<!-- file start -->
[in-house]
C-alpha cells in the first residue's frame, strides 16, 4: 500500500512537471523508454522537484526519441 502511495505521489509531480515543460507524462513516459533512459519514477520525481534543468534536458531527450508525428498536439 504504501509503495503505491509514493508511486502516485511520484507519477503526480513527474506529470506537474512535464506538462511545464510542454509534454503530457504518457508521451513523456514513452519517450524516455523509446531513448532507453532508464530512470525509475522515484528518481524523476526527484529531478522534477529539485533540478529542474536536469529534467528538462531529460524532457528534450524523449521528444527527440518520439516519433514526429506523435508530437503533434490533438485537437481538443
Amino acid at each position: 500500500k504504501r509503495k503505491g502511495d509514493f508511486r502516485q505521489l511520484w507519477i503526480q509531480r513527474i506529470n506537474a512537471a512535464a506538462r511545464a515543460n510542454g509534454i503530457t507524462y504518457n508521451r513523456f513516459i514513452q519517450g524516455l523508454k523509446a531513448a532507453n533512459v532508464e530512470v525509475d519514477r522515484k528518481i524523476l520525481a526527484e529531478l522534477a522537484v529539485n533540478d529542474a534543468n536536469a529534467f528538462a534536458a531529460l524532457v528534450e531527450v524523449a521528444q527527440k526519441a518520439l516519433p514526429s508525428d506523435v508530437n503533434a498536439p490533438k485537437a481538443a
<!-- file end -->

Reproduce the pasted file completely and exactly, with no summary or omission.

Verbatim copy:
[in-house]
C-alpha cells in the first residue's frame, strides 16, 4: 500500500512537471523508454522537484526519441 502511495505521489509531480515543460507524462513516459533512459519514477520525481534543468534536458531527450508525428498536439 504504501509503495503505491509514493508511486502516485511520484507519477503526480513527474506529470506537474512535464506538462511545464510542454509534454503530457504518457508521451513523456514513452519517450524516455523509446531513448532507453532508464530512470525509475522515484528518481524523476526527484529531478522534477529539485533540478529542474536536469529534467528538462531529460524532457528534450524523449521528444527527440518520439516519433514526429506523435508530437503533434490533438485537437481538443
Amino acid at each position: 500500500k504504501r509503495k503505491g502511495d509514493f508511486r502516485q505521489l511520484w507519477i503526480q509531480r513527474i506529470n506537474a512537471a512535464a506538462r511545464a515543460n510542454g509534454i503530457t507524462y504518457n508521451r513523456f513516459i514513452q519517450g524516455l523508454k523509446a531513448a532507453n533512459v532508464e530512470v525509475d519514477r522515484k528518481i524523476l520525481a526527484e529531478l522534477a522537484v529539485n533540478d529542474a534543468n536536469a529534467f528538462a534536458a531529460l524532457v528534450e531527450v524523449a521528444q527527440k526519441a518520439l516519433p514526429s508525428d506523435v508530437n503533434a498536439p490533438k485537437a481538443a